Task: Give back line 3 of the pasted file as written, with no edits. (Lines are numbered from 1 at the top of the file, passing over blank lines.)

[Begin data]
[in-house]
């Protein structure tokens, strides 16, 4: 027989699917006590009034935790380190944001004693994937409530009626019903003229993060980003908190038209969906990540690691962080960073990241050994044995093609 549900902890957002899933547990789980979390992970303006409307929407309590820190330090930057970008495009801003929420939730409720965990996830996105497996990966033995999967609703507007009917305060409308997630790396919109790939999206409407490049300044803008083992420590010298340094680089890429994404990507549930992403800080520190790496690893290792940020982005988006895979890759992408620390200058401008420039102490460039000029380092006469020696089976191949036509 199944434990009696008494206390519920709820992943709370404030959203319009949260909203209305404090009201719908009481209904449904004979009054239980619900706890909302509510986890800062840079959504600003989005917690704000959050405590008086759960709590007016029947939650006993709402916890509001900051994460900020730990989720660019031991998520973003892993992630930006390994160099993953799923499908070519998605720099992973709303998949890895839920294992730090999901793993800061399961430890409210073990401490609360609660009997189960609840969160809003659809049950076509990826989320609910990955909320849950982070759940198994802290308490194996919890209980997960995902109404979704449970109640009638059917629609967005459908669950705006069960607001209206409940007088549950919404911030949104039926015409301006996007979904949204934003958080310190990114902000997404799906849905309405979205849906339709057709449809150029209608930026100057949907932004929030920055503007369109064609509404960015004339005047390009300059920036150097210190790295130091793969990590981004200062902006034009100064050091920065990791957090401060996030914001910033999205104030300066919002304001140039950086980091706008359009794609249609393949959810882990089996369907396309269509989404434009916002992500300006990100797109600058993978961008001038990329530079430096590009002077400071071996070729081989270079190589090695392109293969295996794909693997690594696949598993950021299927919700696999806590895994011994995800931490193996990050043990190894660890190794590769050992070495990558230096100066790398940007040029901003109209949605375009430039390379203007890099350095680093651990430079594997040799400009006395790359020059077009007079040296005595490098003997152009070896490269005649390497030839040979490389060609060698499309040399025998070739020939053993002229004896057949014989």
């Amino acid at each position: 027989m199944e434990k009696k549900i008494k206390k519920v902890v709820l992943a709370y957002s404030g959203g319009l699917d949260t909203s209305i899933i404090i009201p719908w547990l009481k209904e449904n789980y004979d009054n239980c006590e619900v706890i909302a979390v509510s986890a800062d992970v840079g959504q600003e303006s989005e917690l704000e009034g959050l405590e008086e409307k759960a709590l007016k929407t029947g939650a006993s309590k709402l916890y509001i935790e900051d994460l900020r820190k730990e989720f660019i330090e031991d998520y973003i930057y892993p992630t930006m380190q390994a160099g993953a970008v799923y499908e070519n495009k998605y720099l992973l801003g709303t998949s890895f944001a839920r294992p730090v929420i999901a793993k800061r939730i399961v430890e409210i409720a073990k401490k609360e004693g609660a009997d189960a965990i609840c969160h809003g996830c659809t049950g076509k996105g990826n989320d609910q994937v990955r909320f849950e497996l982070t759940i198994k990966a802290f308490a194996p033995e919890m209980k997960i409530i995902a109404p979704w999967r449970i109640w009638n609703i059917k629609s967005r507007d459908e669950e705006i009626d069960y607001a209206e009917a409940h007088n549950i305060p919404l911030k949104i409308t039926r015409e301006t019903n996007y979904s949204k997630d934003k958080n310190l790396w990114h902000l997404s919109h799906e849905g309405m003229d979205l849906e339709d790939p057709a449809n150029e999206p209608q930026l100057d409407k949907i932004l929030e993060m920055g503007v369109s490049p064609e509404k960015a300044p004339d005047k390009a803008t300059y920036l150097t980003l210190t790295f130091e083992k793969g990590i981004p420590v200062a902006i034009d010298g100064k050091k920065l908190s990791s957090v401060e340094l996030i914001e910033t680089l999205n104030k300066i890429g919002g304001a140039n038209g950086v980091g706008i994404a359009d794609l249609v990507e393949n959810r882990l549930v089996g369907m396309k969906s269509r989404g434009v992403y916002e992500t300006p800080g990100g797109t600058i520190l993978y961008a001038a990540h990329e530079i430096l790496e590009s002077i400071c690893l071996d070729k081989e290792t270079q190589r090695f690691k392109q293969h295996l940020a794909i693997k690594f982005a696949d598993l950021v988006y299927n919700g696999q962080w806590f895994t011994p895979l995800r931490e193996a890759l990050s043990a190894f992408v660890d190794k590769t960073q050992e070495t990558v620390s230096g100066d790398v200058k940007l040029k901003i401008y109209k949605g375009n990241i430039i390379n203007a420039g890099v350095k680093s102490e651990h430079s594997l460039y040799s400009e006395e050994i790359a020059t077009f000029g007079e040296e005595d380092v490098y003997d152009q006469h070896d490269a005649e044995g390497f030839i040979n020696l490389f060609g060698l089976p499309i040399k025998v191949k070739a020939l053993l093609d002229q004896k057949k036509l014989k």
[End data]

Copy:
């Amino acid at each position: 027989m199944e434990k009696k549900i008494k206390k519920v902890v709820l992943a709370y957002s404030g959203g319009l699917d949260t909203s209305i899933i404090i009201p719908w547990l009481k209904e449904n789980y004979d009054n239980c006590e619900v706890i909302a979390v509510s986890a800062d992970v840079g959504q600003e303006s989005e917690l704000e009034g959050l405590e008086e409307k759960a709590l007016k929407t029947g939650a006993s309590k709402l916890y509001i935790e900051d994460l900020r820190k730990e989720f660019i330090e031991d998520y973003i930057y892993p992630t930006m380190q390994a160099g993953a970008v799923y499908e070519n495009k998605y720099l992973l801003g709303t998949s890895f944001a839920r294992p730090v929420i999901a793993k800061r939730i399961v430890e409210i409720a073990k401490k609360e004693g609660a009997d189960a965990i609840c969160h809003g996830c659809t049950g076509k996105g990826n989320d609910q994937v990955r909320f849950e497996l982070t759940i198994k990966a802290f308490a194996p033995e919890m209980k997960i409530i995902a109404p979704w999967r449970i109640w009638n609703i059917k629609s967005r507007d459908e669950e705006i009626d069960y607001a209206e009917a409940h007088n549950i305060p919404l911030k949104i409308t039926r015409e301006t019903n996007y979904s949204k997630d934003k958080n310190l790396w990114h902000l997404s919109h799906e849905g309405m003229d979205l849906e339709d790939p057709a449809n150029e999206p209608q930026l100057d409407k949907i932004l929030e993060m920055g503007v369109s490049p064609e509404k960015a300044p004339d005047k390009a803008t300059y920036l150097t980003l210190t790295f130091e083992k793969g990590i981004p420590v200062a902006i034009d010298g100064k050091k920065l908190s990791s957090v401060e340094l996030i914001e910033t680089l999205n104030k300066i890429g919002g304001a140039n038209g950086v980091g706008i994404a359009d794609l249609v990507e393949n959810r882990l549930v089996g369907m396309k969906s269509r989404g434009v992403y916002e992500t300006p800080g990100g797109t600058i520190l993978y961008a001038a990540h990329e530079i430096l790496e590009s002077i400071c690893l071996d070729k081989e290792t270079q190589r090695f690691k392109q293969h295996l940020a794909i693997k690594f982005a696949d598993l950021v988006y299927n919700g696999q962080w806590f895994t011994p895979l995800r931490e193996a890759l990050s043990a190894f992408v660890d190794k590769t960073q050992e070495t990558v620390s230096g100066d790398v200058k940007l040029k901003i401008y109209k949605g375009n990241i430039i390379n203007a420039g890099v350095k680093s102490e651990h430079s594997l460039y040799s400009e006395e050994i790359a020059t077009f000029g007079e040296e005595d380092v490098y003997d152009q006469h070896d490269a005649e044995g390497f030839i040979n020696l490389f060609g060698l089976p499309i040399k025998v191949k070739a020939l053993l093609d002229q004896k057949k036509l014989k």